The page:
Potential for perennial wheat
There is nothing unique about plant scientists trying to develop commercially viable perennial wheat. Russian researchers were actively involved in the effort from the turn of the nineteenth century through the 1950s. And wheat breeders from the University of California at Davis engaged in similar activities until they abandoned their quest for a consistently high-performing perennial wheat in 1965.
“The reason perennial wheat went away in California in the 1960s was because of yields,” says Steve Jones, a Washington State University (WSU) wheat breeder. “The thinking at the time was unless perennial wheat lines could yield as well as annual wheat, they were nonstarters.”
Times have changed. Now, WSU plant breeders view perennial wheat as practical. Higher production costs include rising fuel and fertilizer prices. This is coupled with an emerging global consensus of developing sustainable cropping systems to turn the world's most commonly grown small grain annual into a perennial.
Jones notes that there are real changes in how some in the agricultural community view wheat production.
“These growers are still interested in yield but not yield at any price,” he says. They are also trying to find ways to stabilize and reduce input costs while attaining a higher sustainability level.
This new ethos is particularly relevant to eastern Washington's grain-growing communities. While their farms are some of the world's most productive, the light soils are highly susceptible to erosion. When fields are left fallow, they are vulnerable to wind erosion throughout the year. Much wheat production occurs on 5° to 30° slopes prone to severe runoff on exposed ground between November and May. Soil losses of over 200 tons per acre per year are not uncommon on steeper, conventionally tilled production sites.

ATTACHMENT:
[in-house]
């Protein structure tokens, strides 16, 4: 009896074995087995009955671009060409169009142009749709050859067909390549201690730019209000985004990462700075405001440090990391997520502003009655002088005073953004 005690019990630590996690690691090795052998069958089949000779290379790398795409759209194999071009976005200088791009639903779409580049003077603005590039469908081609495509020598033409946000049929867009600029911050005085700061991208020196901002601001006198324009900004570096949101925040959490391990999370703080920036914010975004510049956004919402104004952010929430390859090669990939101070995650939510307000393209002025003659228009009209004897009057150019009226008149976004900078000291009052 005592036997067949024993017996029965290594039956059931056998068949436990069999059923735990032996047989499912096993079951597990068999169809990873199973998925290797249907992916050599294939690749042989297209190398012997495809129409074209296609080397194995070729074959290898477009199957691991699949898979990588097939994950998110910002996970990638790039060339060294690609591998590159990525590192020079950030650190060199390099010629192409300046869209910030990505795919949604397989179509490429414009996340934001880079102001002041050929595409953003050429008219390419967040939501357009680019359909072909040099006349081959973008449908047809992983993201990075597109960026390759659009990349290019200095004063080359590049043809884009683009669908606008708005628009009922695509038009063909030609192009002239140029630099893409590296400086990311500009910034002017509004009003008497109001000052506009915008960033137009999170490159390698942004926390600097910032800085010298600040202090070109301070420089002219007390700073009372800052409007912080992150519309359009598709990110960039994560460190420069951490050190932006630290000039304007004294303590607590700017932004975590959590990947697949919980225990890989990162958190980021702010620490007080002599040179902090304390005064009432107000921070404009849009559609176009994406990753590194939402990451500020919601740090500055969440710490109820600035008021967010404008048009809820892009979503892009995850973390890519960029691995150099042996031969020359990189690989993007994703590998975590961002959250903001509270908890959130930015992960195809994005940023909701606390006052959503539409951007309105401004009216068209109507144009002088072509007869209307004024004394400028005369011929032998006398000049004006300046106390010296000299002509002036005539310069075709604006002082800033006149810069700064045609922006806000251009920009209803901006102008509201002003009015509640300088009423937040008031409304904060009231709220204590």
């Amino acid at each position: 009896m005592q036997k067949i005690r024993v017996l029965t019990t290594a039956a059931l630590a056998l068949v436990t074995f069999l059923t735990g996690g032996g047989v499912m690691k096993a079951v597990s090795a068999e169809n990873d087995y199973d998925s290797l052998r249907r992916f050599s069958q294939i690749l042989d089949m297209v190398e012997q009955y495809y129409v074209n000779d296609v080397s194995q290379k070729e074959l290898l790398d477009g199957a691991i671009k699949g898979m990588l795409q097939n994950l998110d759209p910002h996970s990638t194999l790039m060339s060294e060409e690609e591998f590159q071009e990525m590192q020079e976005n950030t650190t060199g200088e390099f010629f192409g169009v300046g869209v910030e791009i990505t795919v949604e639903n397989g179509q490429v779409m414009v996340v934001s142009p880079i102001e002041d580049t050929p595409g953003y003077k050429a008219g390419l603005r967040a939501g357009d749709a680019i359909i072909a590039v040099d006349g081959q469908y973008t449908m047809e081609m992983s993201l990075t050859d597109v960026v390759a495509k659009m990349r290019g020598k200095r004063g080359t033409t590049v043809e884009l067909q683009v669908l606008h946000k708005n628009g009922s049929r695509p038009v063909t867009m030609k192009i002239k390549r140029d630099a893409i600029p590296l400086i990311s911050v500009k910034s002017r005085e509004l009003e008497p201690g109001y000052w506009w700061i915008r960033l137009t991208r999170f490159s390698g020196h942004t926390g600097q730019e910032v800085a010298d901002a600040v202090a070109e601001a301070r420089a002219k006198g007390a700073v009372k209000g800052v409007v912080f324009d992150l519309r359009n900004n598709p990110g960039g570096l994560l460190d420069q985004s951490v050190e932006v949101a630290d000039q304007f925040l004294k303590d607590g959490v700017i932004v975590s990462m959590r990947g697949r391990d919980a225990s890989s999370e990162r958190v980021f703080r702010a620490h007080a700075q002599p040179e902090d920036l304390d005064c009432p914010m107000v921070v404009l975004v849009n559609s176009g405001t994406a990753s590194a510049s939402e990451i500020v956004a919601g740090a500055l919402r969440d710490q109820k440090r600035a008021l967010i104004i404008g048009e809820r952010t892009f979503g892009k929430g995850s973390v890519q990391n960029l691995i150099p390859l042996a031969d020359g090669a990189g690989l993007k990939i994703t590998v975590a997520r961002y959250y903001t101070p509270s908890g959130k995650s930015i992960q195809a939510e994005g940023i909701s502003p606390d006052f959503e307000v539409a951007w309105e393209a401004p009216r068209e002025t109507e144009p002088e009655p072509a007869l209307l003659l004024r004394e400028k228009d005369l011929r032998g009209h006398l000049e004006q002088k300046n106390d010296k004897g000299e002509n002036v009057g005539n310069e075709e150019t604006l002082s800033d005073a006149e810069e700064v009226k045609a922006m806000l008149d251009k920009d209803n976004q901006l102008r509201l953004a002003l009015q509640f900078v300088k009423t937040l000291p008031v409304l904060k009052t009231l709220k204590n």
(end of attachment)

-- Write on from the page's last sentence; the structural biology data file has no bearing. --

Jones and others in the Northwest believe that perennial wheat could play a major role in reducing soil disturbance by eliminating the need to till and plant every year.
Producer Pushes Perennial Wheat
A 27-year supporter of perennial wheat development in the Northwest is Jim Moore, a Kolutus, Washington, wheat producer. “I've taken my share of teasing over this,” he says. “But I just keep pushing.”
In the early 1980s, Moore was told by a previous generation of wheat breeders at WSU that perennial wheat was impractical. They cited the breeding program conducted by University of California at Davis.
Moore resumed his quest after being elected Washington State Wheat Commissioner in 1991. “The district I represented is extremely dry and prone to wind erosion,” Moore says. “I figured if we could find perennial wheat, we could keep the soil from blowing and get something off it.”
Meanwhile, Moore found a new wave of wheat breeders at WSU far more receptive to his vision for perennial wheat.
In 1997, with the support of the Washington State Wheat Commission, Jones and Tim Murray, a WSU plant pathologist, began collecting germplasm for WSU's new perennial wheat-breeding program.